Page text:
King’s Theatre, Edinburgh
19.30 (sat-mat 14.30)
As a self-proclaimed geek of musicals, I was absolutely thrilled to see The Southern Light Operatic Society’s production of Oliver, roll into Edinburgh. As with any show starring a heap of wee ones, the children in the cast done so well. All of them shone like wee diamonds on the stage, the workhouse kids giving us big laughs with their empty bowls and empty bellies and Fagin’s gang as rough, rowdy and raucous as any I’ve seen. Being that I am currently involved in Dunbar Lyric Group’s own amateur production of Oliver! I have seen first hand how difficult it can be to keep even a small group of kids focused at rehearsals, so major respect to the choreographer Janice Bruce who worked wonders getting all of them into their proper places. Alexander Morrison gave us a brilliant portrayal of Oliver, it’s such a huge part and I was massively impressed with his sweet voice (and not one slip-up amongst all those lines). Michael Denvir was an excellent Artful Dodger, cheeky little imp had us charmed instantly.
Gavin Scott and Judith Walker were absolutely hilarious as Mr Bumble and Widow Corney, the “I Shall Scream” scene loaded with idiotic innuendo and wonderfully sung. A highlight for me, being a fan of all that’s macabre and dark, was “That’s Your Funeral”. Mr. and Mrs. Sowerberry (played by Alan Hunter and Averyl Nash) bounced off each other perfectly and the costumes and company all came together in a twisted spectacle, with carried corpses glugging gin and munching on raw meat. Genius.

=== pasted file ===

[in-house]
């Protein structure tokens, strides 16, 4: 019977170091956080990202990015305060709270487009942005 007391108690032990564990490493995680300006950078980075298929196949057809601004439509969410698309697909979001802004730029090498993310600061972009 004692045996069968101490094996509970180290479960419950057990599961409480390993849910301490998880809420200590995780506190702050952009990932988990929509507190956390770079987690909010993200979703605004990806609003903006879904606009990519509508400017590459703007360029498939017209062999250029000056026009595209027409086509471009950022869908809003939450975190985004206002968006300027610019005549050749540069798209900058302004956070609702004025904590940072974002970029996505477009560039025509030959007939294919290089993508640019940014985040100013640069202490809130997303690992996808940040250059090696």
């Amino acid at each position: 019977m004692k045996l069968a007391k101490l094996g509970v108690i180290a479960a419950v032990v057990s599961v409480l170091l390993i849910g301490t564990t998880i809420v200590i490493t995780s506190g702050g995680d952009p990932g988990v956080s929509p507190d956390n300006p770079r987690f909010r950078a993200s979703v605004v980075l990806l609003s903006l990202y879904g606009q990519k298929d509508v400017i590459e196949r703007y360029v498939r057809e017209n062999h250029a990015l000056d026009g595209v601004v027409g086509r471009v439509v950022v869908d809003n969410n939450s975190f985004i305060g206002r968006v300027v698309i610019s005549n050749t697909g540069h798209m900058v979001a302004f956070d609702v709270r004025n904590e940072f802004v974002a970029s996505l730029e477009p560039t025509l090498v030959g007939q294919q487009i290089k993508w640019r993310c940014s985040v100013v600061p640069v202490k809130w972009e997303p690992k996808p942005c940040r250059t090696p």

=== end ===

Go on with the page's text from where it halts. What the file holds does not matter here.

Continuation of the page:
Of course Fagin, in my opinion, is one of the greatest parts a man can land in musical theatre. And Charlie Monroe completely entranced us all as that sneaky old soul. “Pick-A-Pocket”, “Reviewing The Situation” and “Be Back Soon” displayed all the facets of this incredible character and my sides were split every time he swished across the stage in that velvet coat. I tip my hat to his extended vocal solos as well, like an ancient, Jewish version of Christina Aguilera?
Lech Boron and Lori Flannigan gave a stunning performance as “the lovers” of the tale, Bill Sykes and Nancy. Often I feel that Bill’s love for Nancy can be lost amid all the violence (and eventual murder)…but I was pleased to feel a proper connection between the two. “My Name” was as hard and dark as Sykes’ heart, mirrored beautifully by Nancy’s “As Long As He Needs Me”, which is a BIG song. Major respect to Lori for those pipes!
I have to mention at this point, a real life Oliver story at work within the show’s cast. Bullseye, played by Kym the staffie was picked up by local charity Staffie Smiles, walking the streets as a stray. But that pup was born for the stage, wagging and grinning that classic grin, what a star. Now she’s treading the boards and living the high life, good girl.Oliver is, & always shall be, one of the greatest musicals around, every number is enormous and as you can probably imagine I was singing my heart out from the upper circle the whole time. Grab your chance to see this show, it will be worth it.
Reviewer : Gael Curran